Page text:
Education News

How do you get ideas about design in nature across to people who are not learning critical thinking?

Spread the love

In “Our Universities: Why Are They Failing?” (New York Review of Books,

November 24, 2011), Anthony Grafton reviews a number of “what’s wrong with universities” books, one of which offers some genuinely interesting information:

In Academically Adrift, Arum and Roksa paint a chilling portrait of what the university curriculum has become. The central evidence that the authors deploy comes from the performance of 2,322 students on the Collegiate Learning Assessment, a standardized test administered to students in their first semester at university and again at the end of their second year: not a multiple-choice exam, but an ingenious exercise that requires students to read a set of documents on a fictional problem in business or politics and write a memo advising an official on how to respond to it. Data from the National Survey of Student Engagement, a self-assessment of student learning filled out by millions each year, and recent ethnographies of student life provide a rich background.

Their results are sobering. The Collegiate Learning Assessment reveals that some 45 percent of students in the sample had made effectively no progress in critical thinking, complex reasoning, and writing in their first two years. And a look at their academic experience helps to explain why. Students reported spending twelve hours a week, on average, studying—down from twenty-five hours per week in 1961 and twenty in 1981. Half the students in the sample had not taken a course that required more than twenty pages of writing in the previous semester, while a third had not even taken a course that required as much as forty pages a week of reading.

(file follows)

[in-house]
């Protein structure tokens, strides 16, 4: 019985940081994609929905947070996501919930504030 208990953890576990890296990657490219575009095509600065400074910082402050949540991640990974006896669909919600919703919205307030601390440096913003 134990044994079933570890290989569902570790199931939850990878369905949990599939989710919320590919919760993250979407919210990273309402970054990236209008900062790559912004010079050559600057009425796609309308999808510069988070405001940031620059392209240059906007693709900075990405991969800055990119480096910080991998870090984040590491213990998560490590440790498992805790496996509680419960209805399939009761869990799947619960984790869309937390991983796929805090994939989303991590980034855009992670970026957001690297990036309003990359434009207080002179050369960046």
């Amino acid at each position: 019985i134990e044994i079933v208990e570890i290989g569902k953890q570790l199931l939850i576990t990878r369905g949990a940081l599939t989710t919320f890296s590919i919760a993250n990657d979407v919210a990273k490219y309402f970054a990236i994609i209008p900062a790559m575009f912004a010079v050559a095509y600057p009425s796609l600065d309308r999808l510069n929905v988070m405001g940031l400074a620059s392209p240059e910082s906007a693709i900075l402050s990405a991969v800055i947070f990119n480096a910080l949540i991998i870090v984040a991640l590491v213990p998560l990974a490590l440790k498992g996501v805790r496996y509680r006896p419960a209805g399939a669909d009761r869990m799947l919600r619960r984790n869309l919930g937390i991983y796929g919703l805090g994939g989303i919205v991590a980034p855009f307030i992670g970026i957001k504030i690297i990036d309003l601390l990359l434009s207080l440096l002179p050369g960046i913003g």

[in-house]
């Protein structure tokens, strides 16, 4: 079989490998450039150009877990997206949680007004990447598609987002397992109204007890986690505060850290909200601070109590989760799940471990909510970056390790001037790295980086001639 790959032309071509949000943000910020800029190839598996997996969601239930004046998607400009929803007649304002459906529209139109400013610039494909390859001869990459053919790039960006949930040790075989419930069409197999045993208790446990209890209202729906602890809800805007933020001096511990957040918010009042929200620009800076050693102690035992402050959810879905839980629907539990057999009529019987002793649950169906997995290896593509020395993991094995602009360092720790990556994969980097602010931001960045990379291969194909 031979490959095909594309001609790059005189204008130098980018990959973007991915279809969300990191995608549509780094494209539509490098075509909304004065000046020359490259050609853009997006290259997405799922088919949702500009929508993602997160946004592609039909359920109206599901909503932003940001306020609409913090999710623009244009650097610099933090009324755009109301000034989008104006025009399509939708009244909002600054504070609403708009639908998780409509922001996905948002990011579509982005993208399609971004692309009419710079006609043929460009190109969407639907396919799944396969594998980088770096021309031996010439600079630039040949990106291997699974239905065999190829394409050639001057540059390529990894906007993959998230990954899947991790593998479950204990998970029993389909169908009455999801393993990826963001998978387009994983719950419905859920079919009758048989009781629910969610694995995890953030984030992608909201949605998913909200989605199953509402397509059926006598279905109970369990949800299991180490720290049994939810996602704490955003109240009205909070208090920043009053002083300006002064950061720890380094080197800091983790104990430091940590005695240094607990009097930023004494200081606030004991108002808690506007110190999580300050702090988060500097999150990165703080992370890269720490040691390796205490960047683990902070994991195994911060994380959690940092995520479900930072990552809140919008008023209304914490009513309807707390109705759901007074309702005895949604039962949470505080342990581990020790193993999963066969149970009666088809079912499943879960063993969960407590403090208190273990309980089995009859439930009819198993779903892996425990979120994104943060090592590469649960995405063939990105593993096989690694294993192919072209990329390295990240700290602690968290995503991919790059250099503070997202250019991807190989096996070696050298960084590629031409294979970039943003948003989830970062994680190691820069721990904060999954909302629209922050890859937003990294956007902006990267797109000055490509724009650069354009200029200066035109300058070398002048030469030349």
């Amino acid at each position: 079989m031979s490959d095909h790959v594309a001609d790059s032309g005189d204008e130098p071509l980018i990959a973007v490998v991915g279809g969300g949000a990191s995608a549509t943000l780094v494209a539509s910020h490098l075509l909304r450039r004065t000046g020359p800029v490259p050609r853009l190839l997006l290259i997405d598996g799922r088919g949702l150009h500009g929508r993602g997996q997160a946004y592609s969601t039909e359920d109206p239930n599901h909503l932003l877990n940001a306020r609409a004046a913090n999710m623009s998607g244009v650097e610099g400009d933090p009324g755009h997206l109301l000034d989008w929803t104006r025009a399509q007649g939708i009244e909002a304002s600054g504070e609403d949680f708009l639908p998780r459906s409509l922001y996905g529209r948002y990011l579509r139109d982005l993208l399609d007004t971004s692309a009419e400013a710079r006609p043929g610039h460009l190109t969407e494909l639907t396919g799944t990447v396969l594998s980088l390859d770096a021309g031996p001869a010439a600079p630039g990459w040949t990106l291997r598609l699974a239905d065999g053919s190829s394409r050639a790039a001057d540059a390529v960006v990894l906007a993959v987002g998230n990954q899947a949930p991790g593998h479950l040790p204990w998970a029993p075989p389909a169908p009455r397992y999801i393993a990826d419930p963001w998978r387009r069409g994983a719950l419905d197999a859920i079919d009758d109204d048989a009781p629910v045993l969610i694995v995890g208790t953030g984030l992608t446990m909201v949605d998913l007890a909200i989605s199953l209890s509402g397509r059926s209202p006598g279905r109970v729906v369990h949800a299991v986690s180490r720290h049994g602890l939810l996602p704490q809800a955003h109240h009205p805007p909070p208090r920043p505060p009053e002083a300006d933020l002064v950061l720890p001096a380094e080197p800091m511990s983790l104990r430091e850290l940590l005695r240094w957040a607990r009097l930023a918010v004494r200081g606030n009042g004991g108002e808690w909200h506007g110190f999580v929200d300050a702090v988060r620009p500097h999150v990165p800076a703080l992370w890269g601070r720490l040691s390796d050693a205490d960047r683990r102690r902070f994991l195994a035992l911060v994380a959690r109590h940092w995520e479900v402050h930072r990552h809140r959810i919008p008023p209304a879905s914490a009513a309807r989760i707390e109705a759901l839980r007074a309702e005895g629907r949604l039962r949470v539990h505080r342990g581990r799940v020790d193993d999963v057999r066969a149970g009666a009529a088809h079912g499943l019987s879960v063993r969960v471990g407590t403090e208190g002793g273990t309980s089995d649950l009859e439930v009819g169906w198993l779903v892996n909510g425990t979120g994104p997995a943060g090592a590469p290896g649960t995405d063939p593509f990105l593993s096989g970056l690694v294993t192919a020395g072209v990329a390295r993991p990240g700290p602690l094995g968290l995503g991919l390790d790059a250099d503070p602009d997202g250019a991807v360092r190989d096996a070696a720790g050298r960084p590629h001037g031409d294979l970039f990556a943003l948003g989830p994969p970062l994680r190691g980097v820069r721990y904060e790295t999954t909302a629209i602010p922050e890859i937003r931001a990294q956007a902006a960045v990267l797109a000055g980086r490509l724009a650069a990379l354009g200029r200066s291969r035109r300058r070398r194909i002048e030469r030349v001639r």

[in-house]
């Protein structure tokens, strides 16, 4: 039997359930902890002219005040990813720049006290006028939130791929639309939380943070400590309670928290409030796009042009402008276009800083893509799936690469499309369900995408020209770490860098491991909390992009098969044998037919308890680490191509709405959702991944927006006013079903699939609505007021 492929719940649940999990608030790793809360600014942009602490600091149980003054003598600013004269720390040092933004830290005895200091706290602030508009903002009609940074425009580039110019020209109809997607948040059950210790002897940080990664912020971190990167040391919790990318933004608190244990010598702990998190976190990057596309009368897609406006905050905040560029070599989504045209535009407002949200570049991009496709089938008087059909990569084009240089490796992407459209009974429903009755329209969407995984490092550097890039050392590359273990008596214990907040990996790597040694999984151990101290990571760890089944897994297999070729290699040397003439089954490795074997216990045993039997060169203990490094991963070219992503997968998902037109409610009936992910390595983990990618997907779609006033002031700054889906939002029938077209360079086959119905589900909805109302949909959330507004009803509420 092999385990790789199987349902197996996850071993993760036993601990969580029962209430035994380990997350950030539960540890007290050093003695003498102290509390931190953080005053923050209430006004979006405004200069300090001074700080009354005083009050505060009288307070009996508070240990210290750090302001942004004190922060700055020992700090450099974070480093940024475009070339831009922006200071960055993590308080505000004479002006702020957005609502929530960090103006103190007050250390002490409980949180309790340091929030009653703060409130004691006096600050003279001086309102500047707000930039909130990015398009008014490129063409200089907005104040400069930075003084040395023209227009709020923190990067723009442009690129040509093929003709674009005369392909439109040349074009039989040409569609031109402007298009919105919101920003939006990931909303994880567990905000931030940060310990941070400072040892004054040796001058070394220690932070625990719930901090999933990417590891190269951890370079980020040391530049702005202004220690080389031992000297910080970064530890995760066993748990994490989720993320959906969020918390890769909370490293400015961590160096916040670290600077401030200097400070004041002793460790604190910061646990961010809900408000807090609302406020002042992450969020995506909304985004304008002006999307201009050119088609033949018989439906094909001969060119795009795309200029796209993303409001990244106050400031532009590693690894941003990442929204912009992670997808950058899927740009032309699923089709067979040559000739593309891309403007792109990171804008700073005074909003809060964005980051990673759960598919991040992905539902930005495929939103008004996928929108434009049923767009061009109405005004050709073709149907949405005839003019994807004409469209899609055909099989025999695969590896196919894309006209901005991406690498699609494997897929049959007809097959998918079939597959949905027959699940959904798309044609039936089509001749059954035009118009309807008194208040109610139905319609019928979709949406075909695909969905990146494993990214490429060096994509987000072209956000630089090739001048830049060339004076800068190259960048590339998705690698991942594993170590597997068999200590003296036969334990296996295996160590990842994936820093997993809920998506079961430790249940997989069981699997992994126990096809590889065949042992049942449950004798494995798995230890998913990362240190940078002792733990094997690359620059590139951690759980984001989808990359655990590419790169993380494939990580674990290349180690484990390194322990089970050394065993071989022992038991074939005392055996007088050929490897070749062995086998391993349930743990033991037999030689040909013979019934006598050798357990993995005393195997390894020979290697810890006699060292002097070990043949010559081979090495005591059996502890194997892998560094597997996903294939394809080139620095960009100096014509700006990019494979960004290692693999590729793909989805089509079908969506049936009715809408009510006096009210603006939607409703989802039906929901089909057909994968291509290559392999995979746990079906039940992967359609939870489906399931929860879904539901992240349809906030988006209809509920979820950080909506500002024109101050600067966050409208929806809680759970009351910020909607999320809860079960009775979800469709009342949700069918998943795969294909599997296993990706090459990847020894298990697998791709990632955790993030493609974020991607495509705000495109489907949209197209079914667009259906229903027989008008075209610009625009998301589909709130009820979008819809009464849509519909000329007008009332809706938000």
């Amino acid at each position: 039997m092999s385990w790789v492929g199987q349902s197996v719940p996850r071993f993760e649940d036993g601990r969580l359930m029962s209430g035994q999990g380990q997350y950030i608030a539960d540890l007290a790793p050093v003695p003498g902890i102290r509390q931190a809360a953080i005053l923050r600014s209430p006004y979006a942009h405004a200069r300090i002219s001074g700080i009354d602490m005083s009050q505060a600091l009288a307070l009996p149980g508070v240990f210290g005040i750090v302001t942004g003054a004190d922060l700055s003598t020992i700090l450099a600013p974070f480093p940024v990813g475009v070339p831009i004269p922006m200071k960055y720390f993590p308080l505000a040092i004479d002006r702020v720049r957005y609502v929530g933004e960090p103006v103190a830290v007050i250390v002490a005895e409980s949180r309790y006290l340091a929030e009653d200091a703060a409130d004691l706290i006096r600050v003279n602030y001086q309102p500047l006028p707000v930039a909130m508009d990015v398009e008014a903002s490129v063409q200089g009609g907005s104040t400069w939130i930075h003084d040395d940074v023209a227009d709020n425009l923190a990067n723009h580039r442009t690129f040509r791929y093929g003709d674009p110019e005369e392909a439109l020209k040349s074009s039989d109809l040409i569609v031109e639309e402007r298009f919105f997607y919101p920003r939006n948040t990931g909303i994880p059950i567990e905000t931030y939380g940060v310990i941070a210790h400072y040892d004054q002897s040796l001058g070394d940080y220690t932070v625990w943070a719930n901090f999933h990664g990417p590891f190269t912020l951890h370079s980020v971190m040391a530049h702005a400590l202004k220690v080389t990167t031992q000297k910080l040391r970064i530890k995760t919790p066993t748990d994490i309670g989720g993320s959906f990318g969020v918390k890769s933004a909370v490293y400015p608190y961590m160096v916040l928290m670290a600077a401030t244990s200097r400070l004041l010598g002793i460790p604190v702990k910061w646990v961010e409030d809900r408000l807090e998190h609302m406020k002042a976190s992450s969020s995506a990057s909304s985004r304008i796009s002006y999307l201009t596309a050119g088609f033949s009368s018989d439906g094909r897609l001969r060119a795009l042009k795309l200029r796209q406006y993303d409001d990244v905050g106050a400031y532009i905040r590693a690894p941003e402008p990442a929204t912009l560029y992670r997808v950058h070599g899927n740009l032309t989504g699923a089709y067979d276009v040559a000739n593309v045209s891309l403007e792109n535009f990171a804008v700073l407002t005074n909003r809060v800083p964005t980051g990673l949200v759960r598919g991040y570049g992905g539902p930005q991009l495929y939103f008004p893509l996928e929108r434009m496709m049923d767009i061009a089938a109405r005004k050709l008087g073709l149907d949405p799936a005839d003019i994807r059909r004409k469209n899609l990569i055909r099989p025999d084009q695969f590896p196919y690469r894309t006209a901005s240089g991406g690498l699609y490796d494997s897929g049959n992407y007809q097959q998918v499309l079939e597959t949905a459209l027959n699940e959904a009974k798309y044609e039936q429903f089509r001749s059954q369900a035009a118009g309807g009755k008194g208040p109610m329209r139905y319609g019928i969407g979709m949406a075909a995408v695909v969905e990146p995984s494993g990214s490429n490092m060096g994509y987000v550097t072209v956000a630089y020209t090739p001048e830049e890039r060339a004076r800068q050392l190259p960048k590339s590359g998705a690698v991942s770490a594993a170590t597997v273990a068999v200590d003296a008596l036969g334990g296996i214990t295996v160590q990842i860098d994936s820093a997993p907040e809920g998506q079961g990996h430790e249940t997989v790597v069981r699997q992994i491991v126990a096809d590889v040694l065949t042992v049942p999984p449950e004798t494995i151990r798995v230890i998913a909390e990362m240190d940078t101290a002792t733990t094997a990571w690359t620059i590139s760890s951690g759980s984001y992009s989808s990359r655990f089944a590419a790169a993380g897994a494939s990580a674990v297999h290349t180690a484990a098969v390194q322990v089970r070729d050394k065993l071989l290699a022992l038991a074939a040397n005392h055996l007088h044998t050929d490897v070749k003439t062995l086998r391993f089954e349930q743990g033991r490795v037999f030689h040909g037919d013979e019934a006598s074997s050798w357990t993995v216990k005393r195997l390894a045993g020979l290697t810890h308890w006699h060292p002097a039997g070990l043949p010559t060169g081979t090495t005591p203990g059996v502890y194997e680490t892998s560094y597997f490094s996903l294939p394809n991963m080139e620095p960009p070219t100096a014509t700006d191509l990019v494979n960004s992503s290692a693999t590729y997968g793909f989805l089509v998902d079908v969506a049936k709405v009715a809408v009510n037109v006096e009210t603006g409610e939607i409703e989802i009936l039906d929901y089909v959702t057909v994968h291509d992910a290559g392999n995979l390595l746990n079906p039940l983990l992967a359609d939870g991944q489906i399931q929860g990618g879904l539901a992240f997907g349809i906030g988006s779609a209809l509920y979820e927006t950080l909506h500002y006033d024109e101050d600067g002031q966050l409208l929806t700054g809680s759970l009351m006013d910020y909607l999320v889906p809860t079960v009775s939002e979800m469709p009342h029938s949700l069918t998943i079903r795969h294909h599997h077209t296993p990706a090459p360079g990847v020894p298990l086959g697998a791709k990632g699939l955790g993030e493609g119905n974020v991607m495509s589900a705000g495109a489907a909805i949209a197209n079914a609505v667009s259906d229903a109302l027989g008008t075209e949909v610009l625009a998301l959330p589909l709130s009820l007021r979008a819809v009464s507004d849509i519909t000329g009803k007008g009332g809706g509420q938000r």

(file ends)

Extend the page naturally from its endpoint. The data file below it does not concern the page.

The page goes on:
Take that, world of ideas!

Follow UD News at Twitter!

3 Replies to “How do you get ideas about design in nature across to people who are not learning critical thinking?

  1. 1
    kairosfocus says:

    Here’s my 15 minute stab at the job.

  2. 2
    Robert Byers says:

    The difference today might not be teachers abilities or general learning structures from the top.
    It might rather just be more kids get into university.
    Including more women and ethnic people who in the pas were not up to it intellectually.
    In the past the kids were smarter and came from smarter circles.
    They came from a smaller percentage of the population and that from the top.
    Today the average high school kid can easily get into and pass university.
    however the averageness of the kids is revealed in other ways.

  3. 3
    linzel says:

    The challenge is not learning critical thinking. The challenge is confronting previous held beliefs. There is great resistance to alter one’s world view. It can be applied across the spectrum. It is most easily highlighted within religious communities where certitude is claimed with regard to numerous topics without any evidence. It also happens in politics, science, economics [and others] where previously accepted knowledge needs to be modified to incorporate new evidence. In other words, its hard to teach a old dog, new tricks. The frustration you feel getting people to think ID is not just creationism is the same frustration evolutionary theorists have with ID/creationism. What irony! At least science weights and measures the evidence observed and modifies accordingly.

Leave a Reply